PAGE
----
Palestinians suspect Israel's hand behind double scandal

Senior presidential aide shamed in video, then Hamas founder's son claims he was a Shin Bet spy.

Jailed Hamas leader Hassan Yousef calls for end of fighting between Palestinians as he is guarded by Israeli police officers prior to a hearing at Ofer Military Court between Jerusalem and the West Bank town of Ramallah, Tuesday, Jan. 9, 2007. (AP Photo/Emilio Morenatti)
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RAMALLAH // As Palestinians digest a second political scandal in as many months the question many are asking is, why now? The revelations that the son of a senior West Bank Hamas leader had for years spied for the Shin Bet, Israel's domestic intelligence agency, came not long after a video purporting to show a senior aide to the Palestinian president apparently soliciting sex in return for employment.

Some have linked the two, suggesting that their timing is a deliberate Israeli attempt to smear the full range of Palestinian leaders, from Hamas to Fatah. Others have pointed to the assassination in Dubai of Mahmoud al Mabhouh, suggesting that the Shin Bet story was coming out because Israel wanted to divert attention from a Mossad blunder. Mossad is the external Israeli intelligence agency, which is suspected of being behind the al Mabhouh assassination.

The disclosure of Israel's infiltration of Hamas has rattled Palestinians, if only because of the personal dimension to the story. Conversations among Palestinians, since the story broke last week in the Israeli media, have mostly revolved around what people thought they would have done if a child of their own had acted in a similar manner. On Monday night, the Hamas leader in question, Hassan Yousef, disclosed his reaction from an Israeli prison where he has been held since 2005. In a letter published on a website affiliated to Hamas, Mr Yousef wrote that, "my family [wife and children] announce our complete disownment of the one who was once our eldest son, who is called Mosab, who is now in America."

Mosab Hassan Yousef revealed himself as an Israeli spy in a book, Son of Hamas, published on Tuesday in the US where he now resides, and in an interview with the Israeli daily Haaretz last week. In that interview, Mr Yousef said he had worked with the Shin Bet for almost a decade from 1996, when he had been approached by an agent in prison after he was first arrested, until 2005, when he left the country.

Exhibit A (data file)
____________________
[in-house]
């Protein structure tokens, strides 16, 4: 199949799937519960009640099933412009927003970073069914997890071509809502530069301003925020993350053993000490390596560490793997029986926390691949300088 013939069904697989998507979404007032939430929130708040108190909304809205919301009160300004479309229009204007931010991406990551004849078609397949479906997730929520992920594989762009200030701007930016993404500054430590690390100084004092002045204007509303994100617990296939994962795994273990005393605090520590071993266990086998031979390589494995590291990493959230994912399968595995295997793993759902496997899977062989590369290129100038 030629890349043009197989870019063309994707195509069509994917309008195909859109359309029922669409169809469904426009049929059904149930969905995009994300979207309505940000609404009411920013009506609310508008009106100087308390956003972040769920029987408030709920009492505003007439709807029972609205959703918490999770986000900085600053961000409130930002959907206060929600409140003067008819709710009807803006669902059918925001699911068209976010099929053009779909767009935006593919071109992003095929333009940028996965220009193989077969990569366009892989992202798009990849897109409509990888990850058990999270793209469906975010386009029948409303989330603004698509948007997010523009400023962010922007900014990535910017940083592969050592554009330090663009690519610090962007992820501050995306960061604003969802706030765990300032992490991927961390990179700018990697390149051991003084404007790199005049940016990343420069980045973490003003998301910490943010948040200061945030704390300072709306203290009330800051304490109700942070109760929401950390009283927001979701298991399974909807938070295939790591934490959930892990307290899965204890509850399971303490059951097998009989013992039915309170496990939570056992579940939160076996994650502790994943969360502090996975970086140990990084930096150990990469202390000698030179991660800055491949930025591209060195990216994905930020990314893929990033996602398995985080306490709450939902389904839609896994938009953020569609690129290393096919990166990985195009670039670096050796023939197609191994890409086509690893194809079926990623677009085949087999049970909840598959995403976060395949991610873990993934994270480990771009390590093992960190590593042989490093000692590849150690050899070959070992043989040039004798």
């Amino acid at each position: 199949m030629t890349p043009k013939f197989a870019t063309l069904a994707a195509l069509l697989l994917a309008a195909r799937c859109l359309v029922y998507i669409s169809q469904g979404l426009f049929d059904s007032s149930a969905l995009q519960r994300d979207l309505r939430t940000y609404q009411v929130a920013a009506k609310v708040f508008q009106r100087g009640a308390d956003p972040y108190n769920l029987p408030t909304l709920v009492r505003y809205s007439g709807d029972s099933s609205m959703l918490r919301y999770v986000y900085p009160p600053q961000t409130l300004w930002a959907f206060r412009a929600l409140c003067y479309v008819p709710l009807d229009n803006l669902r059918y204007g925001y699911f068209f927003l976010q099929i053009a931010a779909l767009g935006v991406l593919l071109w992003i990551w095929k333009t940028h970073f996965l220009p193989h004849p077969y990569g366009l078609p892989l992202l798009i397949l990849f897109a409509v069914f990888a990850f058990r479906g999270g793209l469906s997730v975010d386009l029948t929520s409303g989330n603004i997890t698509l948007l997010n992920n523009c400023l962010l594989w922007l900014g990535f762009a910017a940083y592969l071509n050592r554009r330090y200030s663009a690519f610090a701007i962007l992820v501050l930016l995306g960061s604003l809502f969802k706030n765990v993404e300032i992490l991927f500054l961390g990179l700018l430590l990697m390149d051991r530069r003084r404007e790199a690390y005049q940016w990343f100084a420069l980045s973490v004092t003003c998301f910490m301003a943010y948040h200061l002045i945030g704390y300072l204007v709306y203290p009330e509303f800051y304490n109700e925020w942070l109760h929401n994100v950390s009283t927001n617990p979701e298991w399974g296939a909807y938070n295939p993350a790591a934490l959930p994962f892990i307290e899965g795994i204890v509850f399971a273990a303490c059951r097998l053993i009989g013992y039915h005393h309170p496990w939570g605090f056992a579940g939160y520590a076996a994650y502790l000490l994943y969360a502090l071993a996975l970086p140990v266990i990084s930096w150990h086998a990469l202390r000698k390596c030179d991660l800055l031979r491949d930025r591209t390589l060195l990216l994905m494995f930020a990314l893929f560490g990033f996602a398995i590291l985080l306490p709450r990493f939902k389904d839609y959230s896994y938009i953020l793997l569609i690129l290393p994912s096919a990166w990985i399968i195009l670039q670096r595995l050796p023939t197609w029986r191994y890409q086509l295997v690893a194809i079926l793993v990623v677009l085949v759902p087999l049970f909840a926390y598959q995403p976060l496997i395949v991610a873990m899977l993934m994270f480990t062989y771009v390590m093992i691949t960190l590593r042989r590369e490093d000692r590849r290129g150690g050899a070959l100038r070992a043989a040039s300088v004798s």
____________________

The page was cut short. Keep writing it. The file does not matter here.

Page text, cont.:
At first, Mr Yousef said, he had deliberated whether to become a double agent. But his experience of jail, where he claims Hamas inmates had tortured and killed those suspected of collaboration, had turned him against a movement of which his father had been among the original members. After being impressed by his Israeli handler, Mr Yousef started to pass information to Israeli intelligence. He eventually became the Shin Bet's most important informant, whose insights "were worth a thousand of ours", according to the Haaretz article, which quotes Mr Yousef's handler, one Captain Loai, .

Mr Yousef claims to be responsible for information that led to the arrests of such notable Palestinian figures as Marwan Barghouti of Fatah and Ibrahim Hamad of Hamas as well as his own father, the latter in order, according to Mr Yousef, to prevent him from being assassinated. He also claims to have been in close contact with Khalid Mishaal, the Hamas leader in exile. In 2005, after his father was arrested for a second time, he left the West Bank, became a Christian and now lives in the US.

Some have cast doubt on his account of the value of his information. One Palestinian analyst, who did not want to be named because he is a personal friend of Hassan Yousef, said it was unlikely that the son could have provided much information about Hamas's military activities, since the father was not involved in the military wing. This analyst also suggested that the timing of the disclosure was intended to accompany the recent scandal of Rafiq Husseini, the aide to Mahmoud Abbas the PLO leader, who is alleged to have solicited sex for employment opportunities.

"The scandal of [Hassan Yousef's] son was known years ago. It is disclosed now to paint both leading Palestinian factions as corrupted from the inside," the analyst said. Nevertheless, the disclosure is sure to have repercussions within Hamas. The movement has traditionally had a reputation as being hard to infiltrate, especially within its military wing, the Ezzedine al Qassam Brigades, where layers of secrecy surround its leadership.

That reputation has now been rocked, first with the assassination of al Mabhouh in Dubai, where several reports have suggested that only an inside source could have known of his travels, and now the revelations of Mosab Hassan Yousef. Even in the West Bank, Palestinian Authority figures have urged Hamas to tighten its security. One security source in the West Bank, responding to a question last week about allegations that two of those arrested in Dubai were affiliated to the Fatah movement, said Hamas needed to pay closer attention to its own ranks. "Hamas needs to investigate itself sometimes, before it accuses others of betraying it."